Skip to: [content] [navigation]


Object animation

<strong><em>Ludovic - The Snow Gift</em></strong> (1998) during shooting. © NFB

Ludovic - The Snow Gift (1998) during shooting. © NFB

<strong><em>Ludovic - The Snow Gift</em></strong> (1998) - Co Hoedeman. © NFB

Ludovic - The Snow Gift (1998) - Co Hoedeman. © NFB

Martin Barry working on the set of <strong><em>Juke-Bar</em></strong> (1989). © NFB

Martin Barry working on the set of Juke-Bar (1989). © NFB

<strong><em>Juke-Bar</em></strong> (1989) - Martin Barry. © NFB

Juke-Bar (1989) - Martin Barry. © NFB

Sjaak Meilink posing by the characters in his film <strong><em>Stiltwalkers</em></strong> (2002). © NFB

Sjaak Meilink posing by the characters in his film Stiltwalkers (2002). © NFB

<strong><em>Stiltwalkers</em></strong> (2002) - Sjaak Meilink .© NFB

Stiltwalkers (2002) - Sjaak Meilink .© NFB

Play excerpts of films that use this technique

Animando, 1987

Animando, 1987

Play this excerpt

Juke-Bar, 1989

Juke-Bar, 1989

Play this excerpt

By Marcel Jean
Animation Expert

The term object animation refers to puppet animation, pixillation and various derived techniques; take, for example, clay animation, or claymation, for which filmmakers like American Will Vinton, Briton Nick Park and Russian Garri Bardine have become famous.

These techniques all require animators to work with aspects of filmmaking very similar to those that live-action directors have to deal with. In object animation, lighting, camera movement, lens, depth of field and spatial relationships are not virtual, as in cartoons, but real, as in films with live actors.

Puppet animation, sometimes called doll animation, originated with the age-old tradition of marionette theatre. This tradition has been part of European popular culture for centuries, which explains why it was in this part of the world that puppet animation began. Russian Ladislas Starewitch, with films such as Revenge of the Kinematograph Cameraman, also known as The Cameraman's Revenge (1912), was the first master of this technique. He was soon followed by many Russian, and especially Czech, animators, the most famous being Jiri Trnka (The Hand, 1965). It was another European, Hungarian George Pal, who took the technique to the United States in the early 1940s. In Japan, Kihachiro Kawamoto, who had trained in Prague with Trnka, was inspired by Japanese puppet theatre (bunraku) to make films such as The Dojoji Temple/House of Flame (1976).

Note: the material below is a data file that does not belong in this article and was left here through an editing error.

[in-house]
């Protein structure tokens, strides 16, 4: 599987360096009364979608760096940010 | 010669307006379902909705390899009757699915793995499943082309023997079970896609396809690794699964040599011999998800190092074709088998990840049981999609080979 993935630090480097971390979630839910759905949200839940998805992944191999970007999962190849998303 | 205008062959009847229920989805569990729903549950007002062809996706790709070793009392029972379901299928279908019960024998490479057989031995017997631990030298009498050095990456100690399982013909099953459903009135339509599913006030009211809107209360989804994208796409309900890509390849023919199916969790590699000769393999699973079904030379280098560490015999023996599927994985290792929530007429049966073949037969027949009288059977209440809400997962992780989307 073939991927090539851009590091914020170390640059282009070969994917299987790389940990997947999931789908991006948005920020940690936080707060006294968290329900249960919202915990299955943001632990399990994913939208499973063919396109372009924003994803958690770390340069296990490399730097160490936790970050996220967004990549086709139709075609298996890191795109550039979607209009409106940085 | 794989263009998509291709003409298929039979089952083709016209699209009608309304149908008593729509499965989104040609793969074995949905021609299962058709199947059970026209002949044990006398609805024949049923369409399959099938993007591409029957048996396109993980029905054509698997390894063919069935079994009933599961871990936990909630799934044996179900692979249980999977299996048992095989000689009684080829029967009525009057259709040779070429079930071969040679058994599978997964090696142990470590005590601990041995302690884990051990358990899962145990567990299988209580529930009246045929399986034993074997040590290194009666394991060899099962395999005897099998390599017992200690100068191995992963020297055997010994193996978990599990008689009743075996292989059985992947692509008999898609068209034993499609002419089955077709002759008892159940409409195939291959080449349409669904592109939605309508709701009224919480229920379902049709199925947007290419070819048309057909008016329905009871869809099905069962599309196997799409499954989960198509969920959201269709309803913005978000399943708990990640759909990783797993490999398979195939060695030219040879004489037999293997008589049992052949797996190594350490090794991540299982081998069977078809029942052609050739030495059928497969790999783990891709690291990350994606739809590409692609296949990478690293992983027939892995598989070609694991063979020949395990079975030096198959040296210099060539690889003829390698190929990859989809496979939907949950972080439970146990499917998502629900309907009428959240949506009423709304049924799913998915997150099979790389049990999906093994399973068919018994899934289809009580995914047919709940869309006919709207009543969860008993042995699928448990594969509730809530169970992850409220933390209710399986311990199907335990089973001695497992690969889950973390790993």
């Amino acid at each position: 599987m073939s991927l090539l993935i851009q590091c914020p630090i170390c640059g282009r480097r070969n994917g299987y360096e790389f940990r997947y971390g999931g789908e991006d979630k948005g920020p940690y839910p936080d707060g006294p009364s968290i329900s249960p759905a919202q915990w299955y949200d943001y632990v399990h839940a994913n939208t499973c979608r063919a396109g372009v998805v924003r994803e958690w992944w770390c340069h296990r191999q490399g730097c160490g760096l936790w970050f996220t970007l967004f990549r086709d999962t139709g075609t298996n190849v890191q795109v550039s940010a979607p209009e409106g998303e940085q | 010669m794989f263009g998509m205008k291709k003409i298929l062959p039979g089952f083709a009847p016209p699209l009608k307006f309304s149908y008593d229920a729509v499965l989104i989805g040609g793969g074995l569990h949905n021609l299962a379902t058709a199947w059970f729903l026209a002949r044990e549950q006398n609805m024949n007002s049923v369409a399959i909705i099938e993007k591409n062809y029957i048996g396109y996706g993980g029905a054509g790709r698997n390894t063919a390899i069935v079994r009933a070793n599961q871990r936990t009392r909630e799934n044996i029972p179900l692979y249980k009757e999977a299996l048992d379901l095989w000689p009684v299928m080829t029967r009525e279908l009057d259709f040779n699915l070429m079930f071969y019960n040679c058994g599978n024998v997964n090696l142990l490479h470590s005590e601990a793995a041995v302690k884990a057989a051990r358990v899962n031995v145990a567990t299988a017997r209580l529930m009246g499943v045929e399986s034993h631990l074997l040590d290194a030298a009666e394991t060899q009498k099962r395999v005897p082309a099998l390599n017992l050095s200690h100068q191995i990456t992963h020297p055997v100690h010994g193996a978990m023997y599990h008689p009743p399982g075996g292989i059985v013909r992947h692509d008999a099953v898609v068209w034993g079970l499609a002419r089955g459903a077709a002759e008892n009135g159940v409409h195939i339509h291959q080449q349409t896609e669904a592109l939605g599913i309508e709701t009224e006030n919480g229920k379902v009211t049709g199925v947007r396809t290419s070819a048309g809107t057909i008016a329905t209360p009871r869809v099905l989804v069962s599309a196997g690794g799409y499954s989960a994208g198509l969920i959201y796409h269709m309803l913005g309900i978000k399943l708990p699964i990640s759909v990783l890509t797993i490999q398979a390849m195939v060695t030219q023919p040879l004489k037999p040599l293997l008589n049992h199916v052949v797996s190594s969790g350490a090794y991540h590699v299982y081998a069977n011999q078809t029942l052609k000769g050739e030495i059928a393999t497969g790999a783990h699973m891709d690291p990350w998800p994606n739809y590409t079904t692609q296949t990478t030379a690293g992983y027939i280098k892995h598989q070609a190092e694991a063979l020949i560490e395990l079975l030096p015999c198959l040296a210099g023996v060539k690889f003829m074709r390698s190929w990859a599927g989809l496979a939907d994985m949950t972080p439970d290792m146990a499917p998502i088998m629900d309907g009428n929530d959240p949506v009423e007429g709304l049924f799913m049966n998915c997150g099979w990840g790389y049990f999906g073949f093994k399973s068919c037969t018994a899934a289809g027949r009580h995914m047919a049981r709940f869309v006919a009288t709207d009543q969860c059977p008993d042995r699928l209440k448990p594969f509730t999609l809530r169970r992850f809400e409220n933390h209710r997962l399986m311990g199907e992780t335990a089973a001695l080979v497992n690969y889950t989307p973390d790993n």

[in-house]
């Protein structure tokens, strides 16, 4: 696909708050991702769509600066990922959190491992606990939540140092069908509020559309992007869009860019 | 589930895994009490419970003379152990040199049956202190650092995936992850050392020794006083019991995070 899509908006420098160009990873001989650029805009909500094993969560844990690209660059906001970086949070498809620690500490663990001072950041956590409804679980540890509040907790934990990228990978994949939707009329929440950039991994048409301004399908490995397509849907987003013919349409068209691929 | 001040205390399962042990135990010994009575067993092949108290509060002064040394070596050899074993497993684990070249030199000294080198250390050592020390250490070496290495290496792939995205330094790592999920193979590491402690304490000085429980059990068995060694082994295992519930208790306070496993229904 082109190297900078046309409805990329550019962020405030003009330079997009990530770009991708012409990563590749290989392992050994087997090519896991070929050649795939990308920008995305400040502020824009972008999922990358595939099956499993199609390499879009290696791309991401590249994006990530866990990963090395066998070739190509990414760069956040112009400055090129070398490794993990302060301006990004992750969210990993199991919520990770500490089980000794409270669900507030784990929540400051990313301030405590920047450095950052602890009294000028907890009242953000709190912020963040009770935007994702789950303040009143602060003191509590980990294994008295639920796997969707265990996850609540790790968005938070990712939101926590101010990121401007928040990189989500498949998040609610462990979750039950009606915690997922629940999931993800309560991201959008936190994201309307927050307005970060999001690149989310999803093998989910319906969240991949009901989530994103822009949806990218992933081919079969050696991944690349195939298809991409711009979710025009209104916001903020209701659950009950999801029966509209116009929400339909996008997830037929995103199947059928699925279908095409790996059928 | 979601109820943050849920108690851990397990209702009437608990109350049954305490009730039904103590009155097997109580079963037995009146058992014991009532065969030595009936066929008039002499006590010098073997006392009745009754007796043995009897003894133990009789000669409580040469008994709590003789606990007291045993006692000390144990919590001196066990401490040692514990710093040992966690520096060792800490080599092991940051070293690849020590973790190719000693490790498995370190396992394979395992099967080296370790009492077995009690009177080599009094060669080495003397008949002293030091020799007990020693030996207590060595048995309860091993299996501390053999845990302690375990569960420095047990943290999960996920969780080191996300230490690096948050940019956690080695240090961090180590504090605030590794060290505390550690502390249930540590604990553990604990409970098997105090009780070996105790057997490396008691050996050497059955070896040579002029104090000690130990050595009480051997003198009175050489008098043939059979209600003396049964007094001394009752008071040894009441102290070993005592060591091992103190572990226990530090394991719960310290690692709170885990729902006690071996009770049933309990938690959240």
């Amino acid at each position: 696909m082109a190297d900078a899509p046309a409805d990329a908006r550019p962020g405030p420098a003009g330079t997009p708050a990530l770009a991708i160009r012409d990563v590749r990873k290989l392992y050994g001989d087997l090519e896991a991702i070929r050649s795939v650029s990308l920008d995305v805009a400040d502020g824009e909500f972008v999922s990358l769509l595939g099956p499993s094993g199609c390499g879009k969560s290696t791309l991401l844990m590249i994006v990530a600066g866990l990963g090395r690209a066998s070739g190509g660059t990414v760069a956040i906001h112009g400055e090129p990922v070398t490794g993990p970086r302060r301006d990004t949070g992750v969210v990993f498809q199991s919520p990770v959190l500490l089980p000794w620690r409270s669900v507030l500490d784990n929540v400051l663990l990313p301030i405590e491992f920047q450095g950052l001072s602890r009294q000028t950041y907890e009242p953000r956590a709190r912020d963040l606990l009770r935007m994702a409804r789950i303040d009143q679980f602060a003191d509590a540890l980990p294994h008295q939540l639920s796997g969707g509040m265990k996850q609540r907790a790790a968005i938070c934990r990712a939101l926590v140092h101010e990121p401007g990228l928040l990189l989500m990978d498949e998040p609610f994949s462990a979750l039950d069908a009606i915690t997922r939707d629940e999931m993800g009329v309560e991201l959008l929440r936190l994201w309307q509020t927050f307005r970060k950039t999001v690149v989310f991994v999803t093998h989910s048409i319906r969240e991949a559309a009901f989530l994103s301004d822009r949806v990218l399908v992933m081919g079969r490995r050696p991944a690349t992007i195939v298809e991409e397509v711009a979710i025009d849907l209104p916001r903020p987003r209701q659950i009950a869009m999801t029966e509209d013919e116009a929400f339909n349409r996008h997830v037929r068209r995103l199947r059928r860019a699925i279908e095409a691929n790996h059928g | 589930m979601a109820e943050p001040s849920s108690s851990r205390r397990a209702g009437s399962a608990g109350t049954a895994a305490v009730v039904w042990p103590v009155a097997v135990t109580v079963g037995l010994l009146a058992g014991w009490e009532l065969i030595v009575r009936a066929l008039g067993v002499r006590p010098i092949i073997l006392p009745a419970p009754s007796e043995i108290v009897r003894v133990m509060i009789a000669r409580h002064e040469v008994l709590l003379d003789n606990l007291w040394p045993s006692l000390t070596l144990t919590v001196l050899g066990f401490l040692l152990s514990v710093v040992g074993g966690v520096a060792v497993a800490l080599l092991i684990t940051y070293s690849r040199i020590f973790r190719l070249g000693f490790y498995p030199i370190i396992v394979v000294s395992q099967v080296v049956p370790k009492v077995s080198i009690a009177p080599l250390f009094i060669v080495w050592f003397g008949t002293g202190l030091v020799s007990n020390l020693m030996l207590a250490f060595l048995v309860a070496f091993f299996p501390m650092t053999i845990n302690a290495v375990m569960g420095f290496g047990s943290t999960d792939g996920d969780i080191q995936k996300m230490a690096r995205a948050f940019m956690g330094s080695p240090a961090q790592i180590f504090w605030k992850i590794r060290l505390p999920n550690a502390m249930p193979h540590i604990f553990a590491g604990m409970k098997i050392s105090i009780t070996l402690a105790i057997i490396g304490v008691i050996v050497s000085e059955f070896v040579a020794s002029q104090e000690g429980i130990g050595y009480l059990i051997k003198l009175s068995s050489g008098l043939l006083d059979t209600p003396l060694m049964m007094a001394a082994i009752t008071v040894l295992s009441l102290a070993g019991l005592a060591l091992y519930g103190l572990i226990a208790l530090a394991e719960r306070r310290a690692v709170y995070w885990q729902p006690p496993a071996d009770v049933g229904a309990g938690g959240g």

At the NFB, after Jean-Paul Ladouceur's first experiments (Sur le pont d'Avignon, 1951), it was not until the arrival of Co Hoedeman, in the late 1960s, that this technique finally found its place. The remarkable Tchou-tchou (1972), in which the characters and sets are painted blocks of wood, and The Sand Castle (1977), for which he created charming creatures in a desert-like world, guaranteed that it was here to stay.

The presence at the NFB of Czech Bretislav Pojar—one of Trnka's long-time collaborators—had no significant effect on the production of puppet films. Pojar's first Canadian films were actually done with paper cut-outs and it was not until Nightangel (1986), co-directed with Jacques Drouin, that he used the process for which he is best known. Pojar's characters acted in sets made by Drouin using an Alexeïeff-Parker pinscreen to produce an expressly realistic effect.

Although Martin Barry never followed up on his amusing musical comedy Juke-Bar (1989), featuring amazing cockroaches whose faces have real character, another young filmmaker, Pierre M. Trudeau, invented a unique style involving construction paper puppets. His films for children are imbued with his own aesthetic inspired by children's artwork: Kid Stuff (1990) and Baroque'n Roll (1994). Brian Duchscherer (The Balgonie Birdman, 1993), Pjotr Sapegin (Aria, 2001), Patrick Bouchard (The Brainwashers, 2002) and Sjaak Meilink (Stiltwalkers, 2002) also use this technique, which is continuing to gain in popularity.



Next page : Pixillation >